Baseball, though. It succeeds. It is life played out on a field. It is the beauty of knowledge and the wisdom of the ages. Baseball doesn’t know what time it is or what happened last at bat. Yet baseball is a timepiece ticking on throughout most of the year. Baseball is a game where millimeters mean miles and instinct spells success. Baseball is the kind of thing witnessed where any single thing can happen; the unbelievable occurs nightly. What a wonderful sport. What day in day out pleasure. I watch baseball almost every day for 7 months. It is life as a witness to the outstanding. It is a flourish of the infinite. I am lost without it. But that isn’t the culmination, I realize.


Where all of this intersects is where all things sacred are experienced as such. I see no better game than baseball. I see no greater harm than to play into the system we find ourselves. The world stage is a gross exaggeration when it isn’t baseball. Even other sports carry with them a type of violence insistent on itself. Baseball might erupt into a fight. Punches may be thrown. But the core of baseball is avoiding each other. The strike thrown, the doubles knocked into the gaps, the home runs saluted. The best things about such a part of life can be seen well from the upper deck, and the cheap seats are the soul of the stadium. We are all meant for baseball. It is machismo that distracts us. Bat flips are no bombs dropped. And trash talk is no legislated selfishness. I wonder why the powerful can’t simply peer between the chalk lines. Their hearts so often seem tuned to a field of indifference.

So what should we have at our attention, really? I guess I don’t know. There are things I like and things I despise and I am narcissistic enough to think everyone else should think the same way I do. I’m pretty sure there’s a whole lot about life that I understand to a greater degree than some. I’ve walked thousands of miles. I have lived on the streets, homeless, pacing around Portland, asking for little but some conversation and maybe a shared smoke. I have spent time in institutions that treat their entwined with about as much respect as you’d think. I have lived as an outspoken voice for everything decent, describing what is against Us as wholly without the kind of truth one might call God. I have wandered around my mind enough to be able to tell you some truth. And the more I think about certain things, the more I am convinced that the only thing missing from the society we live in is an interest in each other’s evitable contexts. Certainly I rarely join a crowd outside fandom. But I also want to feel a connection. And not just to say so.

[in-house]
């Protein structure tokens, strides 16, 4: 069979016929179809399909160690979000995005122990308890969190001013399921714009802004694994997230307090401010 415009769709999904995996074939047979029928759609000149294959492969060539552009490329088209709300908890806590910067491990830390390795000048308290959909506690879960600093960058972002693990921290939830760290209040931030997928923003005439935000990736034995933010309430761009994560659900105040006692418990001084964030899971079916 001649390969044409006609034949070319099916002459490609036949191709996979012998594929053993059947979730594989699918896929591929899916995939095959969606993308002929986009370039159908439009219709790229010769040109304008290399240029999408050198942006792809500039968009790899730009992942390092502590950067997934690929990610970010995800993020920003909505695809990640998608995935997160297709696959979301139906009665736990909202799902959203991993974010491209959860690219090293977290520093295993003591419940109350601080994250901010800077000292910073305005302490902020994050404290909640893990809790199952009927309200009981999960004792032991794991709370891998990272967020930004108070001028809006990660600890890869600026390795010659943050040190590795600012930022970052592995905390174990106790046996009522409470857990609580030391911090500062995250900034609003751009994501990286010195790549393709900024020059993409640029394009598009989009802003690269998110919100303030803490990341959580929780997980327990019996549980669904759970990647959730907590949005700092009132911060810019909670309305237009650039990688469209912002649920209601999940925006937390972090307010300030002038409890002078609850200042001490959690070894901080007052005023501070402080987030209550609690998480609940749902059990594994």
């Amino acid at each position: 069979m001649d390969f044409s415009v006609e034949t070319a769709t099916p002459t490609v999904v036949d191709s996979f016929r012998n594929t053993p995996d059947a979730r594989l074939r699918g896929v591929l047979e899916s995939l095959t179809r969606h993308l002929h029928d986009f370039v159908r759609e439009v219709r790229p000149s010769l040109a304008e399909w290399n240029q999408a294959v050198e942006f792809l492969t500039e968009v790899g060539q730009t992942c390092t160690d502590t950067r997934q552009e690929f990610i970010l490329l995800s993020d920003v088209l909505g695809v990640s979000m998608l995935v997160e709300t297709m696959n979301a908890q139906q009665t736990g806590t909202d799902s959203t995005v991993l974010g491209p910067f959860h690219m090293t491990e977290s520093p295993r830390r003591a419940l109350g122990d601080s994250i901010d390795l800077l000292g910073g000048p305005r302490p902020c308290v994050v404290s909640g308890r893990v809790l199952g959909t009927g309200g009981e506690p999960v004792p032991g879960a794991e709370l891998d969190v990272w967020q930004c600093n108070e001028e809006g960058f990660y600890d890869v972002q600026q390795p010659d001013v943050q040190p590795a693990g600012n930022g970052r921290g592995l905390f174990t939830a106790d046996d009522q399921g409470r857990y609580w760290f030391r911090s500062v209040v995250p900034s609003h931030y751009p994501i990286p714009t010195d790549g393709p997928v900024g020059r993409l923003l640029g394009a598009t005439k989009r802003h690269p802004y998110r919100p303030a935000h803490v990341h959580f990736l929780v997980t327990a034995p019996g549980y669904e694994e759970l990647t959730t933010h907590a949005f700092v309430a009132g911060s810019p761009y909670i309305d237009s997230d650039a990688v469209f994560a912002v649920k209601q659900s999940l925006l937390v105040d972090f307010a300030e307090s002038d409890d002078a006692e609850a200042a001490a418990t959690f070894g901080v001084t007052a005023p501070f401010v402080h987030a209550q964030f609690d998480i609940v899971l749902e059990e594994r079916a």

Who knows. What a life. What a strange thing to come back to school at 30, graduate at 33, and start work again at a Used Book store, fighting the good fight, writing and writing, looking still for a plan beyond knowing well the specifics of desire. Society is at best a thing participated in; at worst a product sold back to you. At most a game out of dirt and into the grass, growing. Sometimes a trap, like the water stolen and bottled back to you, three bucks and a wonder how’d they do it.

It’s clear to me that I don’t want certain aspects of life to be a part of mine. I don’t want to try so hard I snap in half. I want to be willing to do whatever it takes, but when whatever it takes is too much, I want the freedom to scale back and tune in. To baseball. To writing. To reading. To music. I want to make money when I can and sacrifice bunt when it’s not my turn to swing away.

I want to live rightly and explain myself when I can.
I want to stay hydrated. But I don’t want to steal the water.